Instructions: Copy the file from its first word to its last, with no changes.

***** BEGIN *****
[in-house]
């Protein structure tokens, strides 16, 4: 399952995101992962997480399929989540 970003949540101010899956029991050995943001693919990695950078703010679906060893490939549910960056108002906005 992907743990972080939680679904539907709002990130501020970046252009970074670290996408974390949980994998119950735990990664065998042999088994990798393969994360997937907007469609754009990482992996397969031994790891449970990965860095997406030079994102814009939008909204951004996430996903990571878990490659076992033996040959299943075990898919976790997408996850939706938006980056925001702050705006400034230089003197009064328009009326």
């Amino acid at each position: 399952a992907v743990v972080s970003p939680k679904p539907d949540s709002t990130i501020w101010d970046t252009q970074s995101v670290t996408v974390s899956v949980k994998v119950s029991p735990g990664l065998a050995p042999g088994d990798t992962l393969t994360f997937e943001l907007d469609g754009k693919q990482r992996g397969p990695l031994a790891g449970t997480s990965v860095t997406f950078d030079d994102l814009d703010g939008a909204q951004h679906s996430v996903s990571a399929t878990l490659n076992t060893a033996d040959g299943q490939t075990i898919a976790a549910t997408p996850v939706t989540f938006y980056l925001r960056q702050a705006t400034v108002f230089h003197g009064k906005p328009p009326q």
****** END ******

[in-house]
């Protein structure tokens, strides 16, 4: 399952995101992962997480399929989540 970003949540101010899956029991050995943001693919990695950078703010679906060893490939549910960056108002906005 992907743990972080939680679904539907709002990130501020970046252009970074670290996408974390949980994998119950735990990664065998042999088994990798393969994360997937907007469609754009990482992996397969031994790891449970990965860095997406030079994102814009939008909204951004996430996903990571878990490659076992033996040959299943075990898919976790997408996850939706938006980056925001702050705006400034230089003197009064328009009326």
């Amino acid at each position: 399952a992907v743990v972080s970003p939680k679904p539907d949540s709002t990130i501020w101010d970046t252009q970074s995101v670290t996408v974390s899956v949980k994998v119950s029991p735990g990664l065998a050995p042999g088994d990798t992962l393969t994360f997937e943001l907007d469609g754009k693919q990482r992996g397969p990695l031994a790891g449970t997480s990965v860095t997406f950078d030079d994102l814009d703010g939008a909204q951004h679906s996430v996903s990571a399929t878990l490659n076992t060893a033996d040959g299943q490939t075990i898919a976790a549910t997408p996850v939706t989540f938006y980056l925001r960056q702050a705006t400034v108002f230089h003197g009064k906005p328009p009326q």